Orangutans have long fascinated people by their humanlike behaviors (the name “orangutan” actually means “man of the forest” in Malay). These great apes not only share 97 percent of our DNA, they also mirror such human characteristics as social interaction, child nurturing, and curiosity—which is why it’s no big surprise that they enjoy a good game, as the zookeepers at Zoos Victoria in Melbourne, Australia, can attest.
Digital games provide additional enrichment opportunities to the zoo’s orangutans. For the past couple of years, the apes have had access to tablet computers, but only through wire mesh, which protected the devices from the inquisitive animals’ incredibly strong hands. But the zoo’s animal welfare specialist Sally Sherwen wanted to enable the orangutans to use the movements of their entire body to interact with technology, and to have the opportunity to do so whenever they choose. From this desire, came a collaboration between the zoo and the University of Melbourne’s Microsoft Research Centre for Social Natural User Interfaces (SocialNUI)—a collaboration that uses Kinect for Windows to enable the orangutans to control the games with their body movements and to play them whenever they want.
“What we’re trying to do here is enhance the enrichment the orangutans are provided here at the zoo,” says SocialNUI’s Sarah Webber. “We’ve set up a projector outside of the enclosure, and that projects into the enclosure an interface or screen that the orangutans can interact with. To enable that, we’ve got a Microsoft Kinect sensor sitting outside the enclosure that detects the orangutans’ movements.”
Software developer Zaher Joukhadar, a Research Fellow at SocialNUI, describes the setup. “The installation consists of a Kinect v2 [Kinect for Xbox One] sensor, a short range projector, and a PC,” he explains. “The projector projects a game on the floor inside the orangutan enclosure; the Kinect sensor, with its superior depth sensing and 3D mapping technologies, detects touches on the projected surface and sends data to the game.”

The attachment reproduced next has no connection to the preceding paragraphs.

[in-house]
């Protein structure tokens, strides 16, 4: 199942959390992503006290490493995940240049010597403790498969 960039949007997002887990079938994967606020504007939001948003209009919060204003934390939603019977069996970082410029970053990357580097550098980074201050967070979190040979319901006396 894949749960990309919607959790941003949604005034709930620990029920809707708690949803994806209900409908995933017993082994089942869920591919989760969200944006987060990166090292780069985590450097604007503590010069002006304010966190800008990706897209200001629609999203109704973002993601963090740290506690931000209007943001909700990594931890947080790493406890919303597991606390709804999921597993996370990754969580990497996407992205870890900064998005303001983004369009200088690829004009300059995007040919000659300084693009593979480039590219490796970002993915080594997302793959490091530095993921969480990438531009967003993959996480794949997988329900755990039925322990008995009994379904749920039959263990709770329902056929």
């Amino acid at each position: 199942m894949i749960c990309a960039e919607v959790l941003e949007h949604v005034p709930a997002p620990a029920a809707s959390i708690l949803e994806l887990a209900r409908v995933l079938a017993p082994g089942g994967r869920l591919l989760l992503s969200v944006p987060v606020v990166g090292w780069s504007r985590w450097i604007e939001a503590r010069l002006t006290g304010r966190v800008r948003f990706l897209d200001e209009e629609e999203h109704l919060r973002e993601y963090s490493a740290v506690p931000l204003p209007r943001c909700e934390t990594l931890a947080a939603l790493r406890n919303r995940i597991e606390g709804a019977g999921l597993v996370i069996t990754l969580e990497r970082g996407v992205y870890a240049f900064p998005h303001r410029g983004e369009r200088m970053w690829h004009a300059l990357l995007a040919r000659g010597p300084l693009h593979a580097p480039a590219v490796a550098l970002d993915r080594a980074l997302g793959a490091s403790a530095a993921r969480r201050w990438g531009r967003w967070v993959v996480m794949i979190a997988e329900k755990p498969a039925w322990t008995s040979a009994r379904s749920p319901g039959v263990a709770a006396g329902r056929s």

By using the Kinect for Windows SDK 2.0, Joukhadar and his colleagues developed software to receive and process the raw depth data, which they use to detect and track touches on the projected surface.
“The Kinect does not need to be placed looking straight down to the projected surface,” says Joukhadar. “It can be placed anywhere, looking at any angle, around the projected surface, provided it always maintains a line of sight to the whole projected surface and at a distance no more than 4.5 meters to the farthest point on the projected surface.”
All of this technical wizardry creates a unique experience for the orangutans and zoo visitors alike. Visitors can watch the apes as they eagerly interact with the projected game by touching game objects with their hands or lips, and by placing physical items, such leaves and bits of tarpaulin, on the projected images. The more exuberant players use their entire bodies, rolling around over the projected game screen or positioning themselves to have the game projected on their body.
The zoo’s researchers are delighted with the early results of the Kinect-enabled experience. Knowing that the orangutans generally enjoy social interaction, the researchers are eager to use the game application to study how the orangutans will interact with humans when they—the apes—are in control of that interaction.
And here we thought Kinect gaming was just for people!
The Kinect for Windows Team